Zero refractive index
Zero-index materials, like negative-index materials , do not occur in nature, but can be built by assembling subwavelength elements into a structure designed to have the desired characteristics. The left part of the figure shows an electron microscope image of the metamaterial, a small slab of glass encased in silver forming a waveguide 200 nm wide and 2 µm long. The strong interaction between the metal and the glass on that scale gives an entire waveguide an effective refractive index of 0 at 770 nm.
The phase velocity of light is the speed of light divided by the refractive index of the medium, so phase velocity should be infinite for a zero-index material. Similarly, wavelength in a zero-index material should be infinite because it equals the wavelength in vacuum divided by refractive index. To study how the light behaved, Polman and colleagues used a technique they had developed earlier called "cathodoluminescence spectroscopy" to examine light waves in waveguides at various widths. When the index was above zero in a 400 nm waveguide, the light formed standing waves showing normal light propagation, as shown in the figure. But for a 190 nm waveguide the index was near zero, and the standing waves disappeared, as shown at right in the figure, indicating nearly constant phase and nearly infinite phase velocity and wavelength through the waveguide.
Infinite phase velocity does not violate Einstein's cosmic speed limit because phase velocity cannot carry information. Group velocity, the speed of a modulated optical signal, decreases with the refractive index below one, eventually reaching zero for a zero-index material.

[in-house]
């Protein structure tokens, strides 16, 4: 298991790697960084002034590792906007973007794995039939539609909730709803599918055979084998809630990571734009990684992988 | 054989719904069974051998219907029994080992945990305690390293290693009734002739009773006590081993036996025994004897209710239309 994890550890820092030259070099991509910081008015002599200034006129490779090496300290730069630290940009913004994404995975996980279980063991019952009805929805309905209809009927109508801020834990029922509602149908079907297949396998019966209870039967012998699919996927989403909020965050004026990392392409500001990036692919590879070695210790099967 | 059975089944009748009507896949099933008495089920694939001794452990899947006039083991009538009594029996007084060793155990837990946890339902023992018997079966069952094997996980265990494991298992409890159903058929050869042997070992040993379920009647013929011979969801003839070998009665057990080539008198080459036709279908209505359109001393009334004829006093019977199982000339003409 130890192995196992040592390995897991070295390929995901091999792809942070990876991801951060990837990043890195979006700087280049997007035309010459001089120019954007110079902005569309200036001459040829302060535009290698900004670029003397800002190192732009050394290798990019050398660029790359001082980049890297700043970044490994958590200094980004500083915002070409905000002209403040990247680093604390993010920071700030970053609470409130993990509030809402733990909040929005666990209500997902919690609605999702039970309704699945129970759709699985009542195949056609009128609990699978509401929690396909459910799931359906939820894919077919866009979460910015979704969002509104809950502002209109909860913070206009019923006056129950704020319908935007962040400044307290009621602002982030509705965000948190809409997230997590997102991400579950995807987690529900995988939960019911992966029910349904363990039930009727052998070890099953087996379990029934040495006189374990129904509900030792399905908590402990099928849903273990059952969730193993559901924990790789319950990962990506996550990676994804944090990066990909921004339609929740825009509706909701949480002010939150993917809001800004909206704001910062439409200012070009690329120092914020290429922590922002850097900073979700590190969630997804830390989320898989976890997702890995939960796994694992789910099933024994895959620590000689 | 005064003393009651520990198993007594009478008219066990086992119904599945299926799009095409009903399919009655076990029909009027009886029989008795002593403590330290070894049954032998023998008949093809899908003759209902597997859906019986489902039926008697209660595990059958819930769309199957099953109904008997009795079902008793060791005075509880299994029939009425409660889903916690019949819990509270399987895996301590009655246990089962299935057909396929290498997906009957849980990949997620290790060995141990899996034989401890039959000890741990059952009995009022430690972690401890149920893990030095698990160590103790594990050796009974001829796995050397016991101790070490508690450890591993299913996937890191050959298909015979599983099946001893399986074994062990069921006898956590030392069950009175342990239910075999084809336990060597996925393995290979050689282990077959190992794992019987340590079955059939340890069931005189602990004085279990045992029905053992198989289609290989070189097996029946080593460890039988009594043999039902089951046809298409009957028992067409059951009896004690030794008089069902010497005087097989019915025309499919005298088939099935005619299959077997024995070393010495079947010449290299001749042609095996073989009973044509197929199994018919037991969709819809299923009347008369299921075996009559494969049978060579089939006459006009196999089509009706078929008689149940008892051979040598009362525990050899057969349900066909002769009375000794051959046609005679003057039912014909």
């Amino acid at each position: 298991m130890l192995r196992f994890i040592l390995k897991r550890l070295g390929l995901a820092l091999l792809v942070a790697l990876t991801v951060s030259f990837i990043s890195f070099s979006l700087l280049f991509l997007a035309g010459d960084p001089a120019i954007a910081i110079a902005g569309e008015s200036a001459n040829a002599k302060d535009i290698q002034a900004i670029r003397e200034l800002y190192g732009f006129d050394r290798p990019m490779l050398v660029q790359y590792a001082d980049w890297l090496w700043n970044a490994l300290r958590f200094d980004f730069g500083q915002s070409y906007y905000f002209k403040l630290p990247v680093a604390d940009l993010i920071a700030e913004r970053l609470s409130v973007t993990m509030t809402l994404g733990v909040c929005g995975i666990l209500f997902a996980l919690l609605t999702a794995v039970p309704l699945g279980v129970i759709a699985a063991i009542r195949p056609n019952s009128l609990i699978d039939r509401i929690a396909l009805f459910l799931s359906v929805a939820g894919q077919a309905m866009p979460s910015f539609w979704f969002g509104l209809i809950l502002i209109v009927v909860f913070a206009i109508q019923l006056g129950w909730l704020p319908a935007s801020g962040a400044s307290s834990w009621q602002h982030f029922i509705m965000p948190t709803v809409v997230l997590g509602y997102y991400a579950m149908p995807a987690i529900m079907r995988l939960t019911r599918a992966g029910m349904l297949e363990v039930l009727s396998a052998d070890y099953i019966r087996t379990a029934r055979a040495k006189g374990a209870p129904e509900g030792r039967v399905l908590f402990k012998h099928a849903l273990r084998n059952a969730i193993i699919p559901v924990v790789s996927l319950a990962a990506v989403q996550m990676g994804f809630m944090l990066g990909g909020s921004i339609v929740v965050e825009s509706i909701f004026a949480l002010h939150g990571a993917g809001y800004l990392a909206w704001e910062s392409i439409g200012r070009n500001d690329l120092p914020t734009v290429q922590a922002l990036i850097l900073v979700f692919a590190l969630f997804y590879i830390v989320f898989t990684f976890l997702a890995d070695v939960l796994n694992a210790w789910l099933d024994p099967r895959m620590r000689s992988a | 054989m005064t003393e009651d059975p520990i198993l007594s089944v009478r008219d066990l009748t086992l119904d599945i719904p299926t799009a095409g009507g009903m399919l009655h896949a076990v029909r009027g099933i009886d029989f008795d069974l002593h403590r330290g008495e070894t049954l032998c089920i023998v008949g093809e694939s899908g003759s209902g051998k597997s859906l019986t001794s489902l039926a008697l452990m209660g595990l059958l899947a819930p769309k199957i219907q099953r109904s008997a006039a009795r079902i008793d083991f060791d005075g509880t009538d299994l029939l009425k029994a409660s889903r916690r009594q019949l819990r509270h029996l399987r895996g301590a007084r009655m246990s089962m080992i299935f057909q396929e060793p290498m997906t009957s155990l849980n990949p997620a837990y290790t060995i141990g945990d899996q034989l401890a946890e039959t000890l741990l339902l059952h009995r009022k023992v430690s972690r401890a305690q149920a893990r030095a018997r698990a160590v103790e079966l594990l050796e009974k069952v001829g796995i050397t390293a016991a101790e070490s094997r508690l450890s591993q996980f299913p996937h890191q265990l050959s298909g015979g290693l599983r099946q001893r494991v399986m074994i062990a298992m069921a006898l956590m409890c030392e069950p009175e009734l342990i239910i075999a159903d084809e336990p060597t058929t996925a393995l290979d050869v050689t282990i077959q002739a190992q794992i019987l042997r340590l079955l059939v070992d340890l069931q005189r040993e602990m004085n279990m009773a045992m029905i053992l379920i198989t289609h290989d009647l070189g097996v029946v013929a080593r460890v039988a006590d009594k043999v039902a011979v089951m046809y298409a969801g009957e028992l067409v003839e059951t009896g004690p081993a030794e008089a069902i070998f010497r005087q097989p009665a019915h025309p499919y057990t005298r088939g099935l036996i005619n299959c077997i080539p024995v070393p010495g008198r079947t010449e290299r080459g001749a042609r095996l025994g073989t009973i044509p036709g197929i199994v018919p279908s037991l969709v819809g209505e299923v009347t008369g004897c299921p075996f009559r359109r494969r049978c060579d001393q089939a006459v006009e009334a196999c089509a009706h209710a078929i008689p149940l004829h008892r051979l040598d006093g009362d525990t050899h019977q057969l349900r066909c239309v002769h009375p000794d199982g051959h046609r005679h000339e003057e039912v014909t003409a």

That's not all that happens. "As the index approaches n=0 the losses increase, damping out the waves. The index then becomes a complex number of which the real part is 0," Polman told me in an email. That means no light is left to travel at infinite speed after a short distance. Wenshan Cai of Georgia Tech, who wrote a Viewpoint for the online publication Physics , told me the light should travel about 50 to 100 µm--far enough to be useful in integrated optics, but not over macroscopic distances.
A 2011 report of zero refractive index was based on different physics, combining two photonic-crystal materials, one with positive index and the other with negative index, so the net phase advance through the entire structure is zero. A key difference is that the building blocks of photonic-crystal materials are large enough to be seen by the wave, typically half a wavelength, but those of metamaterials are much smaller, so the incident wave responds to it as if it was a bulk material.